14. Rule 36(2)(e) and (4) highlights the parameters against which an application for leave to appear as amicus curiae may be allowed. Whereas Rule 36(2)(e) necessitates the demonstration of an interest in the outcome of the case in which an applicant seeks to appear, Rule 36(4) prescribes the additional test of justification as a basis for the grant of leave to appear as amicus curiae.
15. For ease of reference, we reproduce the cited Rules below:
Rule 36 (2)(e)
(2) An application under sub-rule (1) shall contain -
Rule 36(4) [quote]If the Court is satisfied that the application is justified, it shall allow the intervention and fix a time within which the intervener or amicus curiae may submit a statement of intervention.
16. In the instant case, both Applicants did include a Statement of Interest in their respective pleadings. Their Statements of Interest were substantially identical, save for being grounded in each Applicant's respective Memorandum and Articles of Association (MemArts). We propose to address Application No. 21 of 2014 prior to a determination of Application No. 20 of 2014.
17. The Second Applicant's interest in the Reference is captured in the following statement in Application No. 21 of 2014:
Therefore, the Applicant has an interest in the conduct and outcome of this matter in so far as the Reference seeks this Honourable Court's determination as to whether Uganda is in violation of the fundamental principles of the Treaty …. The Applicant recognises that the potential impact of the decision of the Honourable Court in the proceedings in the Reference will extend beyond the borders of Uganda into other Member States, which are not represented before the Court.
18. The Second Applicant's Certificate of Compliance reveals that it is registered in Rwanda, while Article 2 of its MemArts limits its scope of operation to Rwandans. The Article reads:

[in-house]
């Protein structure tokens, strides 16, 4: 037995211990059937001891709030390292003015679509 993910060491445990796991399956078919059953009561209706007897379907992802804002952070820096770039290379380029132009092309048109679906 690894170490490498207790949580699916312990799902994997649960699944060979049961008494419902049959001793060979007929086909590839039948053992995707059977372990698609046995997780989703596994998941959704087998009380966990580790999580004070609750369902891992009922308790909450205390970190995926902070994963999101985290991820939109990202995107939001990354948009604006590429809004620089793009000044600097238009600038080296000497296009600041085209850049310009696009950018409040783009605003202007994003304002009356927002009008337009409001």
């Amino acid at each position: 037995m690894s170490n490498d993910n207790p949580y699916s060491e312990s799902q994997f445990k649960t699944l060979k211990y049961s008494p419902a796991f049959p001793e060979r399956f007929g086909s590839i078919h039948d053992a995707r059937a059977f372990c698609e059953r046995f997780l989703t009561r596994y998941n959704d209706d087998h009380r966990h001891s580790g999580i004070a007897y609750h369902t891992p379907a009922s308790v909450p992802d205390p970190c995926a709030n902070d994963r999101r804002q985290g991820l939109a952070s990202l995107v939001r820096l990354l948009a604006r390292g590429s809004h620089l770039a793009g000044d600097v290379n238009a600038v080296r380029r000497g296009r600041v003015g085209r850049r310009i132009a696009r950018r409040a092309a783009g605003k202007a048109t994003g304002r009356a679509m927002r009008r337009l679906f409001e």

The Association shall have the following objectives:
To build capacities of Rwanda and institutions in the health sector to benefit all Rwandans.
19. The import of Rule 36(2)(e) and (4) is to place a two-faceted duty upon an applicant for leave to be joined as amicus curiae: first, such applicant must demonstrate that it has an interest in the outcome of the substantive Reference and, secondly, the applicant must establish to the satisfaction of the Court circumstances that prima facie justify its appearance as amicus curiae. We find appropriate guidance on justification for the designation of a party as amicus curiae in the following preposition by Mohan, S. Chandra, The Amicus Curiae: Friends No More?, 2010, Singapore Journal of Legal Studies, 352 - 371, p.14:
An amicus is normally appointed if the court is of the view that a case involves important questions of law of public interest; if a party that is unrepresented would not be able to assist the court; or if the points of law do not concern the parties involved but is nevertheless a matter of concern to the court.